Monday, July 27, 2020

Gingerbread with lemony apples & crème fraîche

July 25, 2020


Our Ottolenghi Cooking Club met online for dinner over the weekend. This mode of meeting is suboptimal in one important way - we can't share each other's foods and therefore try six or more dishes! It was still such a pleasure to chat to everyone, and to marvel at the chocoflan that our host spent all afternoon preparing.

For our part, we cooked our dishes a day early and ate them as reheated leftovers. For the main course, Michael revisited the over-the-top lasagne with four kinds of mushroom and five kinds of cheese. For dessert, I decided upon this Sweet recipe. It's a tall, warm gingerbread cake served with apples and crème fraîche.

The cake is simply put together, and doesn't require an electric beater. It's intended to include pieces of stem ginger, which is a new ingredient to me. I didn't have the energy to make my own, and substituted uncrystallised ginger instead - it sank to the bottom of the cake, but provided the right boost of flavour. In the apple recipe, I traded dark rum for the intended brandy to use what we had on hand. The apples ended up tasting more strongly of lemon juice than liquor anyway, so I've performed a substitute on their name too.

This recipe is just as filling and comforting as I'd hoped, and looks a little special without being excessive. The cake would also make for a fine unpretentious afternoon tea without all the trimmings.


Gingerbread with lemony apples & crème fraîche
(very slightly adapted from Yotam Ottolenghi and Helen Goh's Sweet)

gingerbread
300g treacle or molasses
100g brown sugar
120g caster sugar
220g butter, melted and cooled slightly
3 eggs
zest of 1 orange
400g plain flour
1 tablespoon bicarbonate of soda
1 tablespoon ground ginger
2 teaspoons ground cinnamon
1/2 teaspoon salt
300mL boiling water
100g stem ginger (I used 100g uncrystallised ginger), roughly chopped into 1/2 cm pieces

lemony apples
5 golden delicious or pink lady apples
50g butter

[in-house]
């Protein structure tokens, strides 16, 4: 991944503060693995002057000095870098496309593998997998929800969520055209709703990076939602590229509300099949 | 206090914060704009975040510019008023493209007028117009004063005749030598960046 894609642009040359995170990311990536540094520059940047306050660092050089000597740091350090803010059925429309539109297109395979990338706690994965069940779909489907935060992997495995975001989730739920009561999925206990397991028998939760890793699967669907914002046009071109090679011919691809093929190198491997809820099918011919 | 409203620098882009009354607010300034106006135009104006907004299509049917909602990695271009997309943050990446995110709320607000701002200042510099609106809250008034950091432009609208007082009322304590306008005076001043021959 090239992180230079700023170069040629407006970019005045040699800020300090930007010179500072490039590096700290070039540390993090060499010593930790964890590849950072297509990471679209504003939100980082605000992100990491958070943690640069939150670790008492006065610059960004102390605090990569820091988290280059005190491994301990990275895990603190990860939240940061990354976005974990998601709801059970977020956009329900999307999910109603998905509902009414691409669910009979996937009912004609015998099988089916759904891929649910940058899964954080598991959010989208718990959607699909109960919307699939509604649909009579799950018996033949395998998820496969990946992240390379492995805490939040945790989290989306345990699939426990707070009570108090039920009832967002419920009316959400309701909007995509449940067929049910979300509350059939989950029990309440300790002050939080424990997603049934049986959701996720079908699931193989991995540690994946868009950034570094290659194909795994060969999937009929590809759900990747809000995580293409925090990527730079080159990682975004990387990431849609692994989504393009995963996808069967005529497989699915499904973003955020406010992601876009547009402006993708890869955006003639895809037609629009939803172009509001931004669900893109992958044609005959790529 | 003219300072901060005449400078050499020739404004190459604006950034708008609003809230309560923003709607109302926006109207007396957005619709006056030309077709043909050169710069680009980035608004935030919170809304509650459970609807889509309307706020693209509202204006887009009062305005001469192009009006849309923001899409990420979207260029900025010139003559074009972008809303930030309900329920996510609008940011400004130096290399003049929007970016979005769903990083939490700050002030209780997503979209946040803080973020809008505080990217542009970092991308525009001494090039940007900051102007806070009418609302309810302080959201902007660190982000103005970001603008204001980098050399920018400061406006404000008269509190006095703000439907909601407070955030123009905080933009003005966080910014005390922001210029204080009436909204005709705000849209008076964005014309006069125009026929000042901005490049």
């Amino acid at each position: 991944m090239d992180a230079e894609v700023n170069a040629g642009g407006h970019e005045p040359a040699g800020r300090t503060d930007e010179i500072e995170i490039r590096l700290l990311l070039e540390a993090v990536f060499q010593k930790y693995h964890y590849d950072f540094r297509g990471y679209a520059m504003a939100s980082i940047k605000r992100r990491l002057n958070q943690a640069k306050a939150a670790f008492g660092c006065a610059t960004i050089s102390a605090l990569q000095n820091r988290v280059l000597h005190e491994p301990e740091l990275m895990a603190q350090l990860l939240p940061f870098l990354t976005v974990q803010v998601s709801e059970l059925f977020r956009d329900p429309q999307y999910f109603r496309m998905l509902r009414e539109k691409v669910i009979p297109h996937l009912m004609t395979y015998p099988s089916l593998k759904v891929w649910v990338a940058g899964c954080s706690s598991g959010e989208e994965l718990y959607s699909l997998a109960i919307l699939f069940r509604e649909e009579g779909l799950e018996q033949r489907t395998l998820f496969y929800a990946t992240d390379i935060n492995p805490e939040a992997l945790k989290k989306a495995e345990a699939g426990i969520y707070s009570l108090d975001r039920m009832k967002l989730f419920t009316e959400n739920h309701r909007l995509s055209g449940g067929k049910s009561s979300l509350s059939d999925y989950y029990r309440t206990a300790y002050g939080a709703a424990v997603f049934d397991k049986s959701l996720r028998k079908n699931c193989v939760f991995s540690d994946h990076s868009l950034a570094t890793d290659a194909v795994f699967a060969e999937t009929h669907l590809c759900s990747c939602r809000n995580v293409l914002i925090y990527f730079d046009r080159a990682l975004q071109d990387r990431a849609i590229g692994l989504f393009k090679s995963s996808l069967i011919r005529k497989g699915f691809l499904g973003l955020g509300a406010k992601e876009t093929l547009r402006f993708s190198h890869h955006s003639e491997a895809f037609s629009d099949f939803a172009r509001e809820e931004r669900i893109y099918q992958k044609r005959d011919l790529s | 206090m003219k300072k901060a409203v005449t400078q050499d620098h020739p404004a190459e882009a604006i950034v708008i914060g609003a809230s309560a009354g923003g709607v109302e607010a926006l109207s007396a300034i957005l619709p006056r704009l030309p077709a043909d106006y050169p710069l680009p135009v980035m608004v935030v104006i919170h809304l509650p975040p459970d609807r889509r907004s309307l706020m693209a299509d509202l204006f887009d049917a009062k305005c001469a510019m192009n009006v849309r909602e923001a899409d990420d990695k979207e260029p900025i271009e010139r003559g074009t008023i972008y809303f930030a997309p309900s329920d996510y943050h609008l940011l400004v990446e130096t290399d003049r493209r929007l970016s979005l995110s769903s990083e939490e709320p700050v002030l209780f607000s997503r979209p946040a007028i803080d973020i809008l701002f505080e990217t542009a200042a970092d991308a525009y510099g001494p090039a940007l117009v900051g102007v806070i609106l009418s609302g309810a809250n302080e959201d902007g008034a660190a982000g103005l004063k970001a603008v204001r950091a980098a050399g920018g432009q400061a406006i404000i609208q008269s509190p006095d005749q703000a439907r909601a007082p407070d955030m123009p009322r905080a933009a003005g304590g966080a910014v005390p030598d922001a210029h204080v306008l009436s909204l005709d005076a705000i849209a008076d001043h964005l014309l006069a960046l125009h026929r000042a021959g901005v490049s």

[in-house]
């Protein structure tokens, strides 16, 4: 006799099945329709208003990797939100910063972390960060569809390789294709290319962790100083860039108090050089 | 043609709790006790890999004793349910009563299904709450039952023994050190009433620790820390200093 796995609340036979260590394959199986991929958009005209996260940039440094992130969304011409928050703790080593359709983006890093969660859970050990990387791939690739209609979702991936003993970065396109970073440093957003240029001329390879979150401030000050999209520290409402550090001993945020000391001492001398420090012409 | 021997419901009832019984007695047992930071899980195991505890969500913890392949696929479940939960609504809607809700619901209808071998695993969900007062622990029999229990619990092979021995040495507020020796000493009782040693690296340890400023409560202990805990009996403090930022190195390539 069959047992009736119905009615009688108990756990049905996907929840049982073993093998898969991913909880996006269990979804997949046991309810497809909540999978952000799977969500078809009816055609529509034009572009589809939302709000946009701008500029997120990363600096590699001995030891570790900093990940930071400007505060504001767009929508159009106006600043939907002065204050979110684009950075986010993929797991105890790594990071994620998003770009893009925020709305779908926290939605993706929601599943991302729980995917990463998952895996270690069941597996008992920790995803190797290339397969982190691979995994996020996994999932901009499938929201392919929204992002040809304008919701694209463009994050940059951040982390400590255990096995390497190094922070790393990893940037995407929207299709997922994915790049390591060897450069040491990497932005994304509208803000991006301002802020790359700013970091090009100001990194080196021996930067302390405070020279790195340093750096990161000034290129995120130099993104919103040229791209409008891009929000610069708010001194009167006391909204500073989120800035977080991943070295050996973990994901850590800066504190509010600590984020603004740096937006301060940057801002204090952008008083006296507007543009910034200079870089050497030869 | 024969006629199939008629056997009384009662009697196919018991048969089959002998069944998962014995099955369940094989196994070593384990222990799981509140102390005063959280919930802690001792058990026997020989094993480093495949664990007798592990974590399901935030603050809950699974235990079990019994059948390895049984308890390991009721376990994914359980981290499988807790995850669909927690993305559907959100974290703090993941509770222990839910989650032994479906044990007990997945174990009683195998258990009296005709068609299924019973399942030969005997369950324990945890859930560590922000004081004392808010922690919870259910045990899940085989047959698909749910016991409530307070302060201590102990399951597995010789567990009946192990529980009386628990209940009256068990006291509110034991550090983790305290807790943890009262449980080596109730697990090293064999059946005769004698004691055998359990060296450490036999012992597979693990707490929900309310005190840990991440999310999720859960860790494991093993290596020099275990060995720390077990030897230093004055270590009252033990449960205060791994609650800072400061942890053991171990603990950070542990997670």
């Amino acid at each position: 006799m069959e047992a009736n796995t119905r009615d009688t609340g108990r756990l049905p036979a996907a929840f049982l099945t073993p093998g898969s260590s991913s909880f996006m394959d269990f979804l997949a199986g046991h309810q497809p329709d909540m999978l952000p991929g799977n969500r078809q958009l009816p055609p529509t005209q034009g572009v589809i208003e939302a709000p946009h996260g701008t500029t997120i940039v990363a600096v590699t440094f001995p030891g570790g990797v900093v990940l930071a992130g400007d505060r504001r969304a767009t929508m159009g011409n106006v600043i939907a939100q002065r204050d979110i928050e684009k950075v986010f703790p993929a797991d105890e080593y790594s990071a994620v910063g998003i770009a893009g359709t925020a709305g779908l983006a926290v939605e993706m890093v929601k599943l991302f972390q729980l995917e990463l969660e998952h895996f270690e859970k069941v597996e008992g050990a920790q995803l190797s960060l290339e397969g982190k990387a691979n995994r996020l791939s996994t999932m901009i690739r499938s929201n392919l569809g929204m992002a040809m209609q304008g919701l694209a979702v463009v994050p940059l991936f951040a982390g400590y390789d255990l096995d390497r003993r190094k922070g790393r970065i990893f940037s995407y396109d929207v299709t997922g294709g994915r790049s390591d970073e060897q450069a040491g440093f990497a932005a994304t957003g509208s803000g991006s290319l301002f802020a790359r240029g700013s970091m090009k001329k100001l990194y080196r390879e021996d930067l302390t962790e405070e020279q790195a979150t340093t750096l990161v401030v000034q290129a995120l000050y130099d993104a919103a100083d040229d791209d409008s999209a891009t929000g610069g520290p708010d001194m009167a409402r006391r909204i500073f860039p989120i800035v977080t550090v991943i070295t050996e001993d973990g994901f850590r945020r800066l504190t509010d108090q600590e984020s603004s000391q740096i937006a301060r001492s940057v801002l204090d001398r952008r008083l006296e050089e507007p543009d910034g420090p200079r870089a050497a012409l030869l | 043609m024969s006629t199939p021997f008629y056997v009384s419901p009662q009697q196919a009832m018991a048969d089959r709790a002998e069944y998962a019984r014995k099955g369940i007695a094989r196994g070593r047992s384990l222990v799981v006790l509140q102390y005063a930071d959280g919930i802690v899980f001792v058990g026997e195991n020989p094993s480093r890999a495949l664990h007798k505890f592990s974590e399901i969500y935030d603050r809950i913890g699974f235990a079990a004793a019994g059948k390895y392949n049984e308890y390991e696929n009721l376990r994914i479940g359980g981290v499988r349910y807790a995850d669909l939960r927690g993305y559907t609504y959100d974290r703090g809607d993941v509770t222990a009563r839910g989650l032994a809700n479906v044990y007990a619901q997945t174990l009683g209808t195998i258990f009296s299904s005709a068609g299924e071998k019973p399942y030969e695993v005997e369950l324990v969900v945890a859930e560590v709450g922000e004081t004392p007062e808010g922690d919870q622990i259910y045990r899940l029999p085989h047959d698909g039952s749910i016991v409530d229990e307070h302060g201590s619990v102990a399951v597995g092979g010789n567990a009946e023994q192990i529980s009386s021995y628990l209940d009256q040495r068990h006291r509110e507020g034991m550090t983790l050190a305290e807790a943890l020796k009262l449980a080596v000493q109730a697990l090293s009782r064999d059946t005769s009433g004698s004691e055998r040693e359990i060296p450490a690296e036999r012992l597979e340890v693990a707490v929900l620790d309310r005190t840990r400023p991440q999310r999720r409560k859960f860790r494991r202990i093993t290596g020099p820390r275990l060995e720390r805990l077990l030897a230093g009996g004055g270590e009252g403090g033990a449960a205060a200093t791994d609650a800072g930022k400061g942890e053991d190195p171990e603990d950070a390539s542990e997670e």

120g caster sugar
1 teaspoon vanilla
zest of 1 lemon
50mL brandy or dark rum
50mL lemon juice
pinch of salt

400g crème fraîche


Preheat an oven to 180°C. Choose a cake tin - options include a 20cm square or round springform tin, or a 23cm bundt tin. Grease/flour a bundt; line a springform tin with paper, going up beyond the height of the sides, and grease it too.

In a large bowl, whisk together the treacle/molasses, brown sugar, caster sugar, and melted butter. Check that it's not too warm from the butter, then whisk in the eggs and orange zest. Sift over the flour, bicarb soda, ginger, cinnamon and salt, and stir to combine. Pour over the just-boiled water and whisk thoroughly to combine. Pour the batter into the cake tin and bake for 50 minutes, until the cake passes the skewer test. (I think I baked mine for 60 minutes.) Allow the cake to cool for at least 10 minutes before it is transferred to a serving plate.

During the second half of the baking or while the cake is cooling, peel and core the apples and cut them into 1-1.5 cm slices. Set a large frypan over high heat and add the apples. Cook them, tossing them around every couple minutes, until they're golden. Transfer the apples to a bowl and return the frypan to the heat, turning it down to medium. Melt the butter in the frypan, then add the sugar, vanilla and lemon zest, stirring well. Add the apples back into the pan, stirring to coat them in the sugar mixture. Add the brandy/rum, lemon juice and salt, and cook until the sauce is thick.

Serve the cake in warm slices with spoonfuls of apple and crème fraîche on the side.

Saturday, July 25, 2020

Sicilian fennel & parmesan dumplings in tomato sauce

July 18, 2020


We've been getting big fennel bulbs in our veggie boxes pretty regularly this winter, which has challenged us to shift away from our regular stable of meals a bit. We've made a fennel and walnut pie and a fennel-quinoa salad and this week we dived into another new dish: Ottolenghi's fennel and parmesan dumplings in tomato sauce. Even in work-from-home times, this is a weekend dish - there are quite a few different processes and the whole thing is the kind of fiddly that nobody's got the energy for on a work day.

Luckily, the result is something really, really good. The cooked down fennel is rich and almost sweet, with the parmesan cutting through with some sharpness. The sauce is a pretty simple tomato sauce, but it works perfectly with these dumplings. If you can bring yourself to deal with the faffing involved, you'll be richly rewarded.


Sicilian fennel & parmesan dumplings in tomato sauce
(slightly adapted from an Ottolenghi recipe via his Guardian column)

dumplings
1 large fennel bulb, trimmed and diced finely
1/3 cup currants
1/4 cup pine nuts, roughly chopped
1 teaspoon fennel seeds, lightly toasted and crushed
1/4 teaspoon ground nutmeg
breadcrumbs from 2 slices of bread (we used 2 crushed Weetbix and it worked fine)
50g parmesan, finely grated